When times were toughest for designers in Poland, the husband-and-wife duo Małgorzata and Wojciech Małolepszy teamed up with Kazimierz Piotrowski and opened their own design studio – Studio MP. And that is where, in 1987, the Żabka (Froggy) toy was born. The wooden toy was a beloved childrens’ toy for two decades. It was sold in Cepelia folk art stores all over the country and exported abroad and was even sold in Polish IKEAs! Wooden moving toys had been popular in folk culture for a long time. The story of this frog however, began not as as an homage to Polish folk, but very personally.
Żabka was a toy created for the Małolepszys’ son Staś. They used the materials that were available and recreated in wood a frog jumping and croaking. Several wooden elements with a construction axis that changes the centre of gravity, and voilà! – when we pull the string, the frog comes alive. Since the frog was such a hit, Studio MP made a whole series of wooden animal toys, including a duck and a centipede. After a short hiatus, the frog was made available again for today’s toddlers thanks to the WellDone design studio.
The economic transformation was a great challenge for Polish companies, both small and large. So many foreign goods flooded the Polish market, that it was hard for them to keep up. ZELMER was one of the Polish companies which managed not only to introduce changes efficiently, but even managed to expand. ZELMER quickly became synonymous with reliable and well-designed products. The key to these changes was design. ZELMER began working with the Triada Design studio (Marek Liskiewicz, Stanisław Półtorak and Marek Suchowiak). This resulted in products that people wanted to own, like their ELF and ORION vacuum cleaners.
ZELMER’s coffeemaker helped them build their image as a modern company. They took the timeless hourglass shape that coffee lovers around the globe love, and dressed it up in black plastic, metal and glass. Another product that really cemented their success was the DIANA meat grinder. Although today it might seem like an unnecessary appliance, in 1990s Poland it was common for people to grind their own meat. When DIANA came, it was a modern marvel. Simple, compact, affordable and electric, it was a game-changer. Its simple design brought to mind the structure of a bone. DIANA went on to win numerous awards in Poland and abroad, and became a staple of ZELMER’s line of kitchen appliances.
The capital city of Polish ceramics is Bolesławiec, located in the Dolny Śląsk region. The surrounding area is rich in clay deposits perfect for making earthenware goods, a fact that was well-known among artisans as early as the Middle Ages. Bolesławiec pottery was popular for centuries, but it was Bronisław Wolanin who brought it into the 20th century. The new shapes, glazes and types of decoration that he introduced made Bolesławiec pottery famous worldwide. He combined simple forms with folk traditions.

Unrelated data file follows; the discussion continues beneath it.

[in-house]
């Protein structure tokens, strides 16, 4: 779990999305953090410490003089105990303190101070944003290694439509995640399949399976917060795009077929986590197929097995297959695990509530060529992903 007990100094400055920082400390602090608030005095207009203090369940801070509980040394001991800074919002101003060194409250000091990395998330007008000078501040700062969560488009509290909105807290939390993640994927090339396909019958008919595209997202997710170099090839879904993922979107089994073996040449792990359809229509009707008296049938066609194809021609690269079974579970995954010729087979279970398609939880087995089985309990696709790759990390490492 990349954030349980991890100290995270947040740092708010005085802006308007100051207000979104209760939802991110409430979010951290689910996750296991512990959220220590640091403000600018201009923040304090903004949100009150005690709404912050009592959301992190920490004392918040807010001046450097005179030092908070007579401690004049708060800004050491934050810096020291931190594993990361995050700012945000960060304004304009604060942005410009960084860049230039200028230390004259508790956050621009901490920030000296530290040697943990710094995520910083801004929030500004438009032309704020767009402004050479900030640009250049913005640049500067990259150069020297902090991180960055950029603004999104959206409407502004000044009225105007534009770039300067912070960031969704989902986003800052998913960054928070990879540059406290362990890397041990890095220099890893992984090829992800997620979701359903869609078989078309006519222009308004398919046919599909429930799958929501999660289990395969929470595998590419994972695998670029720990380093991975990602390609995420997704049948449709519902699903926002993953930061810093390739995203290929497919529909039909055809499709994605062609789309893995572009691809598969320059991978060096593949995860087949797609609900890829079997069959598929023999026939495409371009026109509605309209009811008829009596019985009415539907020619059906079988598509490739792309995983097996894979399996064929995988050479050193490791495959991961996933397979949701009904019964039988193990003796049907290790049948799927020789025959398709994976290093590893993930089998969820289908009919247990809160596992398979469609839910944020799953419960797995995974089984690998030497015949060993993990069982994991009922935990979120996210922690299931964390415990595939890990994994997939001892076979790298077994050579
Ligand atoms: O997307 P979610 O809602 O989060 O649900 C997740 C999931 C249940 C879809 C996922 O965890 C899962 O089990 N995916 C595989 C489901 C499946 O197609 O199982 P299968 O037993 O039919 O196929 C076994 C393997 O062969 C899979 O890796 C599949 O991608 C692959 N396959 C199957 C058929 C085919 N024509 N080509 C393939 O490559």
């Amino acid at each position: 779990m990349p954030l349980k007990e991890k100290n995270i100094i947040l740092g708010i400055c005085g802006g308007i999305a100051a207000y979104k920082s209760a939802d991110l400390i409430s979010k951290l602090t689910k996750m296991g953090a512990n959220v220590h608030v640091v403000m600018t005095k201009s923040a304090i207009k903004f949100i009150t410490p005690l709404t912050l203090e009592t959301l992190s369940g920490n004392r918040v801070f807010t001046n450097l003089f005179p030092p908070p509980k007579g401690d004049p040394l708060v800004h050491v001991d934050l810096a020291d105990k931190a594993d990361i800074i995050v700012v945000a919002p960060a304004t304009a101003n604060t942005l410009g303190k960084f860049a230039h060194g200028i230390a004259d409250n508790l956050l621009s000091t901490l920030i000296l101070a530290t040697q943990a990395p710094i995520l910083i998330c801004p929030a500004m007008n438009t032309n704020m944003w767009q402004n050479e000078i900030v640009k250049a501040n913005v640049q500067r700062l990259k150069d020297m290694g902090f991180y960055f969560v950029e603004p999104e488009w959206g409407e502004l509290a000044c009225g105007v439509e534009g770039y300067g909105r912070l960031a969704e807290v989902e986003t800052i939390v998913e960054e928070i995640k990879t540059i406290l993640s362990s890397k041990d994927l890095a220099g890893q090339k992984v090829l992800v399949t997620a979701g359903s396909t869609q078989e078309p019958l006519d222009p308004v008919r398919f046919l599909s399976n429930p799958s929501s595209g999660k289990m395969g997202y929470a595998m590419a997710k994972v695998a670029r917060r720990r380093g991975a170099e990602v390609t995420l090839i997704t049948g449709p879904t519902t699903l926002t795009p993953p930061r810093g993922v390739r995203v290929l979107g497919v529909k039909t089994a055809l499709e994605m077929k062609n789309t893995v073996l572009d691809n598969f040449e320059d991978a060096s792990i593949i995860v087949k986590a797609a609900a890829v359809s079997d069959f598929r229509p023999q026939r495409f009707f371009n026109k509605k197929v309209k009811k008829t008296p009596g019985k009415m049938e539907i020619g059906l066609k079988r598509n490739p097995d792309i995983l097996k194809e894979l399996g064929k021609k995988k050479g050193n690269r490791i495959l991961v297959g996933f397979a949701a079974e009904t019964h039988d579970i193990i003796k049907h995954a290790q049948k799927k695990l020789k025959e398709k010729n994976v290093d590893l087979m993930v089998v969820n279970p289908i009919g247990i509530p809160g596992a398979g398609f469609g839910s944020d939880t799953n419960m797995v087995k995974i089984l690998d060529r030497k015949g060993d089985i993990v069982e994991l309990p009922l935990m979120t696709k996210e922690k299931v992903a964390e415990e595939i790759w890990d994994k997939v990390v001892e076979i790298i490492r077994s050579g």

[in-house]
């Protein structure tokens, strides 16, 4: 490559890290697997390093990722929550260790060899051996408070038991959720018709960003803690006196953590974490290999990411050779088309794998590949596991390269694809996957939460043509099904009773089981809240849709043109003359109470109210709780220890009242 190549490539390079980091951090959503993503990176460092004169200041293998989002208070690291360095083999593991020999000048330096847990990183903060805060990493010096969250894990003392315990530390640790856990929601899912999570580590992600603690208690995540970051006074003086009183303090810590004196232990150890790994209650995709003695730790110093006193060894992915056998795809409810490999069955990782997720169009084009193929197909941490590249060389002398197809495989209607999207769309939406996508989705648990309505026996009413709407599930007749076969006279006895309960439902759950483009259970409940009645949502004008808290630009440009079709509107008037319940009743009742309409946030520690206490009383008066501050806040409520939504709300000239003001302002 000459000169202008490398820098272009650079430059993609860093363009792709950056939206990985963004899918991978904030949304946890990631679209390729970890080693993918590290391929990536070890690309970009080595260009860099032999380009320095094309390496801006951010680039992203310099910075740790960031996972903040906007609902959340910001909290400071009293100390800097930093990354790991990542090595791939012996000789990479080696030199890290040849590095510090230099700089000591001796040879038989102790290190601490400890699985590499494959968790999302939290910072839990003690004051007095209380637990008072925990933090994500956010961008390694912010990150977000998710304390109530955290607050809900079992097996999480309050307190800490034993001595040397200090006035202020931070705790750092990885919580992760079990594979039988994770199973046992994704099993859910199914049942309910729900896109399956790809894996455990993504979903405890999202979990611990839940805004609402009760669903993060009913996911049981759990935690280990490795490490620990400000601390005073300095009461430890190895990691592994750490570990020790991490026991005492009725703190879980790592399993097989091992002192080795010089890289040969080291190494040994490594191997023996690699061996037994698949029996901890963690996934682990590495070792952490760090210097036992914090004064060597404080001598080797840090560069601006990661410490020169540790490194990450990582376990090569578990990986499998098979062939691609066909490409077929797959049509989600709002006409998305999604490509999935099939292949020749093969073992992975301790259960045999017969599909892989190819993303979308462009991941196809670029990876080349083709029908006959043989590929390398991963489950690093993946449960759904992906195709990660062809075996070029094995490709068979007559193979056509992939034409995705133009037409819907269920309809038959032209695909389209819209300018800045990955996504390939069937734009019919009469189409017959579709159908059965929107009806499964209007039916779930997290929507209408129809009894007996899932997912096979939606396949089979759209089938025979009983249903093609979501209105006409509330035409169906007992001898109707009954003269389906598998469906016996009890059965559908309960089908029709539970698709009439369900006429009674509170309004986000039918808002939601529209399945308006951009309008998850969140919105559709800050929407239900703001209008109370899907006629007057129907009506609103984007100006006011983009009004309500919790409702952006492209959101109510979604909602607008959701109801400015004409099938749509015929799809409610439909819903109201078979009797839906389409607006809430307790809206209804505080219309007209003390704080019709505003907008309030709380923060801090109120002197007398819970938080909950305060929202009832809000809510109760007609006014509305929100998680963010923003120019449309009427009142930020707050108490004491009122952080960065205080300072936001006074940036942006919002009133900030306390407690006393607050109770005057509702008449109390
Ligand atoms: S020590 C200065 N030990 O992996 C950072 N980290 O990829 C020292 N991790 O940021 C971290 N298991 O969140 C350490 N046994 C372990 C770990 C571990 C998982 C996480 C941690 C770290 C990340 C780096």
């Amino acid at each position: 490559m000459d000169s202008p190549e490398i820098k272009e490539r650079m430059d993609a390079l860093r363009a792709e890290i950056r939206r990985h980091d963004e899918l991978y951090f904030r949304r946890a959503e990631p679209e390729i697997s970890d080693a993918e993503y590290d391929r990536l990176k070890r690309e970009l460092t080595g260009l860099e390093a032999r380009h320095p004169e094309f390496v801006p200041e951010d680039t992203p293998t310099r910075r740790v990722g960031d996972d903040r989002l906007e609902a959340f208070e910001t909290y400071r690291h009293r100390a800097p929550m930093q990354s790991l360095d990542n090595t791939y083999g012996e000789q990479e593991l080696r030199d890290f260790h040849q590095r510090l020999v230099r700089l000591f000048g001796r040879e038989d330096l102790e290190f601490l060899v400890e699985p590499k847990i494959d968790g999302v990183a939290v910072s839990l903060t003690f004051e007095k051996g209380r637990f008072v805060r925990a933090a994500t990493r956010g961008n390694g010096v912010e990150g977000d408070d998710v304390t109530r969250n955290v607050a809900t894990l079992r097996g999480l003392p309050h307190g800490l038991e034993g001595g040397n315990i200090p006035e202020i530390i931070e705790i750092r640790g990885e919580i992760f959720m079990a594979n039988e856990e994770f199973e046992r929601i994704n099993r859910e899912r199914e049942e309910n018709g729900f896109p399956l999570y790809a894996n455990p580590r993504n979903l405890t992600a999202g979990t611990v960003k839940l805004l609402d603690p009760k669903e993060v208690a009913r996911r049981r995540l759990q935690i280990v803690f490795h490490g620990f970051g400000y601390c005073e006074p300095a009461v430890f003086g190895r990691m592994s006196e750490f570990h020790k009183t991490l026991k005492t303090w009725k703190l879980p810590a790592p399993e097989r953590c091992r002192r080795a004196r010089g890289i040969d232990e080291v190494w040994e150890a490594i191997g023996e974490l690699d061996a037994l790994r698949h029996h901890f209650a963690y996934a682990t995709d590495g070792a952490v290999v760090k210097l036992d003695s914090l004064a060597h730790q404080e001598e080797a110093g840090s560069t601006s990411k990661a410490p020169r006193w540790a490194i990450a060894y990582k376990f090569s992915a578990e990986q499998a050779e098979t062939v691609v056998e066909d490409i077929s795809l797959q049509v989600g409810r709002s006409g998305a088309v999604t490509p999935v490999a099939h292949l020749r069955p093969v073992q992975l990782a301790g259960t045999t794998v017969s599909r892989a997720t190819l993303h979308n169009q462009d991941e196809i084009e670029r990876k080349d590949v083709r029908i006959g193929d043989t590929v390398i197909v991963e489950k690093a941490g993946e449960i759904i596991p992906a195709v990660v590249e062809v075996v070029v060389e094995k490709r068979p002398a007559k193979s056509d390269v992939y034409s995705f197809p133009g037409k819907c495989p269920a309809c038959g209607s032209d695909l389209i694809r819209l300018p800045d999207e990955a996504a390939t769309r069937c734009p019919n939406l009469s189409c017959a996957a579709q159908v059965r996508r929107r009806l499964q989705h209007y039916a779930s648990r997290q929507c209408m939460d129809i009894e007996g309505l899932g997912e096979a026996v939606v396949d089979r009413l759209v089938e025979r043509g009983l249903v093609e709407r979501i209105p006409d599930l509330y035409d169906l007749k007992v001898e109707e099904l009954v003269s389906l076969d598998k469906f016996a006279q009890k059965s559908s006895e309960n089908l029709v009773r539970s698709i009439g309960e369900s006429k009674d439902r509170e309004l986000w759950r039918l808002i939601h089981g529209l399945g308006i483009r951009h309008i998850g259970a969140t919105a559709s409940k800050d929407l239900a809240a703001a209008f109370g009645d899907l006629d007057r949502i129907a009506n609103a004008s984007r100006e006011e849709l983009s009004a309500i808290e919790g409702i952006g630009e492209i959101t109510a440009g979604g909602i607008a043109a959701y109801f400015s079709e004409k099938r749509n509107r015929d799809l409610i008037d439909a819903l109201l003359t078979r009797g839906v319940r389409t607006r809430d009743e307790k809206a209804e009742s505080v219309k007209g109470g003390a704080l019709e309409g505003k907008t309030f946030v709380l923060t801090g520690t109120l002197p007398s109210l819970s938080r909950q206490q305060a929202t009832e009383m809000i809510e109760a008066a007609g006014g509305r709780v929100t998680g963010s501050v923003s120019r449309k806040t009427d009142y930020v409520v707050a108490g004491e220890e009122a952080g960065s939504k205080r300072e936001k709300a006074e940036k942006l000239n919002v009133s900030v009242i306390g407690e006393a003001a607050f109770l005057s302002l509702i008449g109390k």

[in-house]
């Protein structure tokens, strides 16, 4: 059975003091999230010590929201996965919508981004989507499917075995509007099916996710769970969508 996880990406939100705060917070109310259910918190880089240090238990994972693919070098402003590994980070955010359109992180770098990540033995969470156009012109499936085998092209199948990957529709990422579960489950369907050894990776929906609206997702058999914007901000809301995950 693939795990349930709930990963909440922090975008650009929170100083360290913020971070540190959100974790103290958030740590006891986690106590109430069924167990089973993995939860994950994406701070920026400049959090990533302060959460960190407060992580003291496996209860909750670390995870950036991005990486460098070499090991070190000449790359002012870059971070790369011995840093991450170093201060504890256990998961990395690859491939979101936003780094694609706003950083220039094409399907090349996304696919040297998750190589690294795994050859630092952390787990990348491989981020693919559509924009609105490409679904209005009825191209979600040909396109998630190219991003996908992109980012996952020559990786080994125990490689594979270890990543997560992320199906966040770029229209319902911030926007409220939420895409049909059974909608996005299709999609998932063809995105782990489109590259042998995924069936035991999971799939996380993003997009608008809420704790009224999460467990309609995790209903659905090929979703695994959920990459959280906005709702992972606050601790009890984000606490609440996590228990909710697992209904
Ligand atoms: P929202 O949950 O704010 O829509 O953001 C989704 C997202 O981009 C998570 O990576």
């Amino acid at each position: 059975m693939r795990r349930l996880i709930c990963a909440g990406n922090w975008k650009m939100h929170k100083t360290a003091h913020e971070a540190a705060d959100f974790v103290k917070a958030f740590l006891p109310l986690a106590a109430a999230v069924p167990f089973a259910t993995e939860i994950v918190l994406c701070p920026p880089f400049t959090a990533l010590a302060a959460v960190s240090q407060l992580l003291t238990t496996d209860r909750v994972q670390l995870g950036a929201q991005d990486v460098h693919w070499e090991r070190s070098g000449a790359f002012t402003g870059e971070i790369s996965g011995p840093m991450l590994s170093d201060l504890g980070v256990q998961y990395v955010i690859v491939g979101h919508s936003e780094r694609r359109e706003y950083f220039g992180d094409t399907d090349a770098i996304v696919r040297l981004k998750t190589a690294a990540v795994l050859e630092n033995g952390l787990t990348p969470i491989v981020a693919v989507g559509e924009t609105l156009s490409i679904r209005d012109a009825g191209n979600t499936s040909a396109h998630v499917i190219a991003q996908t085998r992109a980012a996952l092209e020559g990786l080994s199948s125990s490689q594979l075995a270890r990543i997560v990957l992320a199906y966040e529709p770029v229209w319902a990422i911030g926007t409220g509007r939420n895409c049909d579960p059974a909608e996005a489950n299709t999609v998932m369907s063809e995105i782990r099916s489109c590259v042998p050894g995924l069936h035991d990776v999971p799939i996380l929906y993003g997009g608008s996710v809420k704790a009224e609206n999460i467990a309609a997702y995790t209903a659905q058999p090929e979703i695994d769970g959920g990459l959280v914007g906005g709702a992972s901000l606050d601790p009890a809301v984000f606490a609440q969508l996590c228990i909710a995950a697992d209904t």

At the beginning of the 1980s, the factory returned to the use of stamping techniques. Dots, lines, circles, crosses – thanks to multiplying them over and over, they created extraordinarily beautiful intricate patterns. Pottery from Bolesławiec became synonymous with the best souvenirs from Poland in the 1990s – and it still rings true today. Today, the factories in Bolesławiec, keen to make a mark in the 21st century, have begun working with contemporary Polish designers to create new takes on an old tradition.
Stoneware is an important part of everyday 1980s Poland. The relatively solid and almost shatterproof tableware could be seen in many Polish households, as well as restaurants or hotels that served traditional Polish food. It all came from the legendary Bolesławiec ceramics factories. At the time, Janina Bany-Kozłowska was their head designer and she created a real prototyping department. Her designs drew on the factory’s traditional background, while also looking for modern forms. The tableware she designed in the 1980s was available in both Poland and abroad.
Bany-Kozłowska created ceramics which were both extremely simple in form and austere in style. At the same time, they displayed the natural qualities of the material (such as in her set of stoneware dishes) alongside patterns reaching for the language of geometry (see her Trójkąt, Eng: ‘Triangle’). Decorations were most often very sparse – she repeatedly used matt enamel in natural colours on the outside and a light feldspar glaze in the middle. At times, she used a stamping technique, making each and every piece of ceramic truly unique.